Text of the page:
A day after the A-League All Stars pushed Juventus to the very last minute of their match at ANZ Stadium, Football Federation Australia chief David Gallop hinted at the arrival of another football superpower next year.
If reports on Tuesday are to be believed, there may be more than one.
The International Champions Cup, which Manchester United won last week, beating Liverpool in the final, is an annual pre-season stoush involving some of the world's biggest clubs. The Herald Sun suggests negotiations are at advanced stage to bring the tournament to Australia.
Real Madrid is one of the three mooted clubs, with a whole bunch including Bayern Munich, both Manchester giants, Chelsea, Arsenal and Liverpool, believed to be in the running to join the Spain giant. It's exciting stuff.
There has been no suggestion that an A-League club would be involved - no Major League Soccer team played in the United States-based tournament this year - and my belief is that these spectacles need to include at least one domestic team to allow both commercial and competitive benefits for our game rather than having promoters prosper from a growing market.
Whatever the specifics, this is an important moment because it demonstrates the power dynamic in Australian sport has changed.
In a report in the Age titled MCG infuriates AFL over decision to host world soccer powerhouses, the Fairfax newspaper's chief 'football' writer, Caroline Wilson, reports a stoush between the MCG and Victorian State Government on one side, and the AFL on the other.
Apparently aggrieved that the MCC has requested fixtures not be scheduled on key dates in late July 2015, to accommodate the likes of Real Madrid, a "tense behind-the-scenes battle has emerged between the MCG and the AFL over the stadium's decision to stage three multi-million-dollar International Champions Cup soccer matches on key dates of the 2015 AFL season," Wilson writes.
"Fairfax Media understands the Australian game's governing body remains disenchanted at the MCG's decision coming at a time the AFL is attempting to forge closer links with its biggest stadium."
Closer links? The more appropriate term would be control. We could ask how much closer the links could possibly be and, in fact whether the appropriate sentiment is exclusion, or an attempt to strengthen a hold of the MCG to ensure immensely successful football matches such as last year's Melbourne Victory v Liverpool fixture are less able to happen.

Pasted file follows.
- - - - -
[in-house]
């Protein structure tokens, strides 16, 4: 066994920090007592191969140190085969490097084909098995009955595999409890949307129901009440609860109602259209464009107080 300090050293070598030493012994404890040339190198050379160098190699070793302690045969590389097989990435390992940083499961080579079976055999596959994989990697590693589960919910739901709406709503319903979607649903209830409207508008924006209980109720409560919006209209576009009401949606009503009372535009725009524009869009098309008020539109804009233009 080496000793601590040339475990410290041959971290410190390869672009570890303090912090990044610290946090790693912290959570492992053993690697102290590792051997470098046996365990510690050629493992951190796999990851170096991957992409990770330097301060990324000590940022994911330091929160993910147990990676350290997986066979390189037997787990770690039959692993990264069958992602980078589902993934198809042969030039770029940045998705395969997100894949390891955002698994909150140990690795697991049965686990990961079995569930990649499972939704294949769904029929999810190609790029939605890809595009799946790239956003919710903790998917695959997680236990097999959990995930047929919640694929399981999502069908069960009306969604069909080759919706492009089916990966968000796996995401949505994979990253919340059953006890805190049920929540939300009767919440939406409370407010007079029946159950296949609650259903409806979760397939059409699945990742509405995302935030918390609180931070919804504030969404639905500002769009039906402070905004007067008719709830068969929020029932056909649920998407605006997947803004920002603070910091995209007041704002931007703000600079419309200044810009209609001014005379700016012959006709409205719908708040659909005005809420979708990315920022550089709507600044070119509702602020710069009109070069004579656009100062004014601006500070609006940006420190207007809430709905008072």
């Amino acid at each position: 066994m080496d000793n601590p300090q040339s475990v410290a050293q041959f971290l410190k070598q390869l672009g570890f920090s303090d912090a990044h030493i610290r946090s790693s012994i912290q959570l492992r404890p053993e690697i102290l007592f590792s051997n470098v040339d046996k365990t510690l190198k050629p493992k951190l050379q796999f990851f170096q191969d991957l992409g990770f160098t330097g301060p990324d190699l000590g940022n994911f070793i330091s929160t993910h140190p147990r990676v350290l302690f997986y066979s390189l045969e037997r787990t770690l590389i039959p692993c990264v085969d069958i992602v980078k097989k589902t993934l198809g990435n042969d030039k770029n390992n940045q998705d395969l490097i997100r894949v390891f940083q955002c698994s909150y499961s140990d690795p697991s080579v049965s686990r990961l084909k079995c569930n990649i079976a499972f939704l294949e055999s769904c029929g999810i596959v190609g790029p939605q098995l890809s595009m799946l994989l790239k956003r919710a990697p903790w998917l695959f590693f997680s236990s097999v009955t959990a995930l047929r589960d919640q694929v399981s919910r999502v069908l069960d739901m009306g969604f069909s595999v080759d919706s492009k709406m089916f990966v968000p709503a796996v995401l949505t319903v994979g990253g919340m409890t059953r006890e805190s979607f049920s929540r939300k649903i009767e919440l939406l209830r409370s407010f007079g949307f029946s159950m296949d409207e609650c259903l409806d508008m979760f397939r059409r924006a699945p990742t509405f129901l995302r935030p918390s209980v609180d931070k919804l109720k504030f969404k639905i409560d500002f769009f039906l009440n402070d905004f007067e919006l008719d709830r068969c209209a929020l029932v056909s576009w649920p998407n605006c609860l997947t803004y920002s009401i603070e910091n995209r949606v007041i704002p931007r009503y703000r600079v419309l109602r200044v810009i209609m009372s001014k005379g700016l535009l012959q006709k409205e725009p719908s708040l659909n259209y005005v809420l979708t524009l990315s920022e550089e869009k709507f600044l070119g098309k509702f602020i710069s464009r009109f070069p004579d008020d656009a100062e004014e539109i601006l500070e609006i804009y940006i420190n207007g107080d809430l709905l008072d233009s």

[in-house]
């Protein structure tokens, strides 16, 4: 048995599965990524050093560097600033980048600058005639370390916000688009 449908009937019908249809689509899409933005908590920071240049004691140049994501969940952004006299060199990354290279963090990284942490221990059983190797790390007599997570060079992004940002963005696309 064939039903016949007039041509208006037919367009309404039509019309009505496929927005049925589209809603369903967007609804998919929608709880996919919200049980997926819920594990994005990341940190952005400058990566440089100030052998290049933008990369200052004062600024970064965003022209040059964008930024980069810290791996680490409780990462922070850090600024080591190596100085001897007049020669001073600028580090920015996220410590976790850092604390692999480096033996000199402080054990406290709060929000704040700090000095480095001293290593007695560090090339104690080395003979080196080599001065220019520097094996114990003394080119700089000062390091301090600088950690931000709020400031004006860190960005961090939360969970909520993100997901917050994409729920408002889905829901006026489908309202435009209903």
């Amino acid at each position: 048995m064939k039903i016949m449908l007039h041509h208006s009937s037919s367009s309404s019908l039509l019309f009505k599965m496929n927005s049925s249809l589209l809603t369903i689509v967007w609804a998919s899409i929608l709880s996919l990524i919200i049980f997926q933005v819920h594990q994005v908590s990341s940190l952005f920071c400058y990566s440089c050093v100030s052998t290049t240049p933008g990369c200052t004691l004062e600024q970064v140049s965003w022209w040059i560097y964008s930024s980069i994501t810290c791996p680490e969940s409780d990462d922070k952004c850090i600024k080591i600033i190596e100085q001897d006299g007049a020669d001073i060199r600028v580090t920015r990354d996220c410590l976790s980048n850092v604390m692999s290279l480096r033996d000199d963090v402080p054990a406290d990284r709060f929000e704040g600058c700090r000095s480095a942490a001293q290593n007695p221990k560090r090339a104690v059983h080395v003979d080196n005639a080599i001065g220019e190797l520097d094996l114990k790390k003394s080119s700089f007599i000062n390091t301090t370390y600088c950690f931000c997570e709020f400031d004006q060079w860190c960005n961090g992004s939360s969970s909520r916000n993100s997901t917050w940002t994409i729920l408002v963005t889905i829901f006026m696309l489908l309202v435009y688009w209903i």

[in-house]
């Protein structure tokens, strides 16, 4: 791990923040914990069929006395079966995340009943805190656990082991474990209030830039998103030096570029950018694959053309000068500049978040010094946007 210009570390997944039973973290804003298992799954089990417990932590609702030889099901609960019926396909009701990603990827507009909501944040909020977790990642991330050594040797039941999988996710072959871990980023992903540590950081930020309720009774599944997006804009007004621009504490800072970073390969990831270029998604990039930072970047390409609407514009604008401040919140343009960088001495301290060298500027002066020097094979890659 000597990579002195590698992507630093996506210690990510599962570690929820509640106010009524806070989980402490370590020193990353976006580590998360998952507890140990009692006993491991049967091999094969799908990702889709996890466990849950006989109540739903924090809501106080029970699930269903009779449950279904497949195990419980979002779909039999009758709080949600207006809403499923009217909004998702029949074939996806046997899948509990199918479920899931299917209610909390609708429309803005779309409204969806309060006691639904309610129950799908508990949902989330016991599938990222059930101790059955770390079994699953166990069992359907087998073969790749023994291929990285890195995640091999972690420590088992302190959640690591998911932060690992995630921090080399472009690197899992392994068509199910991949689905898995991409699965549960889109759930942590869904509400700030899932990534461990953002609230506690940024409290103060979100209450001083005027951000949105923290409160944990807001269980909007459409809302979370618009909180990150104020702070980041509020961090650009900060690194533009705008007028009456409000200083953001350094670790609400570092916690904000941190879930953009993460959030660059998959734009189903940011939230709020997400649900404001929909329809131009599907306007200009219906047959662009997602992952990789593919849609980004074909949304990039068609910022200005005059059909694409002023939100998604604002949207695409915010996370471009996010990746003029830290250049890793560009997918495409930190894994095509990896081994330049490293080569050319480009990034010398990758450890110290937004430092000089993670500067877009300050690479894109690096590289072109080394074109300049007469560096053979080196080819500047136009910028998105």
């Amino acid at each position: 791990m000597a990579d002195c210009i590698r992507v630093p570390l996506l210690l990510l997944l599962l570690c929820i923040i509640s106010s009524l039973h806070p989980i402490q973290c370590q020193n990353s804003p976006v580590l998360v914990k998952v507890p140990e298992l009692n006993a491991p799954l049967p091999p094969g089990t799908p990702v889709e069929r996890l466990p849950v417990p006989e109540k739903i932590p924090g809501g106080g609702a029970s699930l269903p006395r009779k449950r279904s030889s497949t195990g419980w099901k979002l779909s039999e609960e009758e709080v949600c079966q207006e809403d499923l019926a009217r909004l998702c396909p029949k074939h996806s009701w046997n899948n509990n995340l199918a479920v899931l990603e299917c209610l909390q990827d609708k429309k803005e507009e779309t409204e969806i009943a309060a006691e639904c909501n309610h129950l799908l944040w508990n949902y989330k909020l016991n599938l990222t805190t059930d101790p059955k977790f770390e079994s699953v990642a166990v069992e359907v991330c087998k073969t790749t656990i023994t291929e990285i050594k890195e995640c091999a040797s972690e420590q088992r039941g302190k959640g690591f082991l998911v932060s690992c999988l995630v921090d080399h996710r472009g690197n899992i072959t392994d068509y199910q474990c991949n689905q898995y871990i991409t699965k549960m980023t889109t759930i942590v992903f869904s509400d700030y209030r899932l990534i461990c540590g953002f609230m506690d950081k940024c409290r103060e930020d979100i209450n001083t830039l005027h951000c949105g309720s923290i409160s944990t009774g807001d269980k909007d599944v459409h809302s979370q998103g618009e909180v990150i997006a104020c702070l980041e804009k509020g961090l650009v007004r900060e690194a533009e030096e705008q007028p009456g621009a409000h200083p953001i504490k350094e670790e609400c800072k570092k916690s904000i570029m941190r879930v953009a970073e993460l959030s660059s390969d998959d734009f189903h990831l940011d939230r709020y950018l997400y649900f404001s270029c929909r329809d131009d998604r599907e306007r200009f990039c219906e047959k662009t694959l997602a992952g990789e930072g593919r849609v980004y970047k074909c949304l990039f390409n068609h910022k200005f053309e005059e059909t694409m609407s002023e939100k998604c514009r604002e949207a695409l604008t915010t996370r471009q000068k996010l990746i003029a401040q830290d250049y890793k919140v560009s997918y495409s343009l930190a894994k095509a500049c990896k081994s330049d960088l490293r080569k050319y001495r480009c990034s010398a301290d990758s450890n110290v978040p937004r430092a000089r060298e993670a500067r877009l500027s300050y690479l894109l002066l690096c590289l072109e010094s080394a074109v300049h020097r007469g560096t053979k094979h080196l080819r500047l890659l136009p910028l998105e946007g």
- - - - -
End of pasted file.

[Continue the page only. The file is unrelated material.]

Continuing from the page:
Could these stars be on their way to Australia in 2015 to claim another trophy?
But it is clear the AFL is fighting a losing battle against the market forces of the world game.
The correspondence specified in the media report is important because it demonstrates a shift in power dynamics and makes clear it is market forces propelling football sharply up the sporting foodchain.
"The MCC chief executive puts forward a series of examples of large soccer crowds including the Liverpool-Melbourne Victory attendance of more than 95,000 in July 2013," Wilson writes.
In her final paragraph, Wilson mentions the basis of the Government's decision to pursue football: "McClements' letter to Gough dated August 7 that the state government chose to pursue the event following positive market research relating to the popularity of international soccer clubs and an analysis of the significant benefits which would be reaped by Victoria in staging the event."
In short, football's new position of eminence is breaking longstanding sporting cartels, disenabling the AFL's protective mechanisms and it is that most powerful of weapons leading the charge: market forces that are overriding what were previously closely held commercial and political relationships.
Football has huge commercial possibilities that will create new riches for Australia's sporting stakeholders.
Football fans will shed few tears since we will long remember the obstructive stance taken by the AFL in relation to Australia's 2022 FIFA World Cup bid, and subsequent financial compensation agreed in a matter where the AFL took a narrow and self interested view, exposing its priorities as not only against football, but willing to compromise the broader good for its needs.
In this simple story, we see why football's growth is unstoppable because the metrics and scale of the game cannot be withstood.
Football's popularity will continue to snowball and the potential to stage matches of extraordinary quality and international exposure for a city and state is now more attractive than the existing relationships that have strengthened the position of games that lack international credibility.
Whether it is the ICC, further exhibition matches against great clubs or other football initiatives, governments, investors and major sporting stakeholders are now awake to the rich potential of football.